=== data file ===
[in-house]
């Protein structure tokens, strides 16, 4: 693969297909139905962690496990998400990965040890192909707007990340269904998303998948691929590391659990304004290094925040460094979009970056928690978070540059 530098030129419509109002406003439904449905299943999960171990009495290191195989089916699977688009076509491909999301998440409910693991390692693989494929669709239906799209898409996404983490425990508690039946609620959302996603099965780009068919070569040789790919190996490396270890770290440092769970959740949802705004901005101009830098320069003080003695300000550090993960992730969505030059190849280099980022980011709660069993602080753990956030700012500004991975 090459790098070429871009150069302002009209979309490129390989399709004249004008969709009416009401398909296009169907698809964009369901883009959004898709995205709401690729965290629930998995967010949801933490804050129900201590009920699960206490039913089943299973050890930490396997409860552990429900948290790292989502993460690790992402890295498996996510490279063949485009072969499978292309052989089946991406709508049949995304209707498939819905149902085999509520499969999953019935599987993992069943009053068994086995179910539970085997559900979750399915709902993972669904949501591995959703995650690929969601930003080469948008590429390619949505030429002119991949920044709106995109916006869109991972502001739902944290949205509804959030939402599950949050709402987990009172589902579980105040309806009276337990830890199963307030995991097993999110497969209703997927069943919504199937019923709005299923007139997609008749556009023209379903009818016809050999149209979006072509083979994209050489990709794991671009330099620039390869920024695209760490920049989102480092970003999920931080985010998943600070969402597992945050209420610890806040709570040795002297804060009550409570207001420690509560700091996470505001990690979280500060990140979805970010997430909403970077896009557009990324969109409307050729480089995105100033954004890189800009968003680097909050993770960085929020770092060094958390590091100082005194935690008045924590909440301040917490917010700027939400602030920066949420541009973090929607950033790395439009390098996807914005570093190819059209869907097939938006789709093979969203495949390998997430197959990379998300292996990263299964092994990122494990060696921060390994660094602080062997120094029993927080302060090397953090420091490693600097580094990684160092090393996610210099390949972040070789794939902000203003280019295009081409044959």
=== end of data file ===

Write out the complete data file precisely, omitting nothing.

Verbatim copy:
[in-house]
């Protein structure tokens, strides 16, 4: 693969297909139905962690496990998400990965040890192909707007990340269904998303998948691929590391659990304004290094925040460094979009970056928690978070540059 530098030129419509109002406003439904449905299943999960171990009495290191195989089916699977688009076509491909999301998440409910693991390692693989494929669709239906799209898409996404983490425990508690039946609620959302996603099965780009068919070569040789790919190996490396270890770290440092769970959740949802705004901005101009830098320069003080003695300000550090993960992730969505030059190849280099980022980011709660069993602080753990956030700012500004991975 090459790098070429871009150069302002009209979309490129390989399709004249004008969709009416009401398909296009169907698809964009369901883009959004898709995205709401690729965290629930998995967010949801933490804050129900201590009920699960206490039913089943299973050890930490396997409860552990429900948290790292989502993460690790992402890295498996996510490279063949485009072969499978292309052989089946991406709508049949995304209707498939819905149902085999509520499969999953019935599987993992069943009053068994086995179910539970085997559900979750399915709902993972669904949501591995959703995650690929969601930003080469948008590429390619949505030429002119991949920044709106995109916006869109991972502001739902944290949205509804959030939402599950949050709402987990009172589902579980105040309806009276337990830890199963307030995991097993999110497969209703997927069943919504199937019923709005299923007139997609008749556009023209379903009818016809050999149209979006072509083979994209050489990709794991671009330099620039390869920024695209760490920049989102480092970003999920931080985010998943600070969402597992945050209420610890806040709570040795002297804060009550409570207001420690509560700091996470505001990690979280500060990140979805970010997430909403970077896009557009990324969109409307050729480089995105100033954004890189800009968003680097909050993770960085929020770092060094958390590091100082005194935690008045924590909440301040917490917010700027939400602030920066949420541009973090929607950033790395439009390098996807914005570093190819059209869907097939938006789709093979969203495949390998997430197959990379998300292996990263299964092994990122494990060696921060390994660094602080062997120094029993927080302060090397953090420091490693600097580094990684160092090393996610210099390949972040070789794939902000203003280019295009081409044959």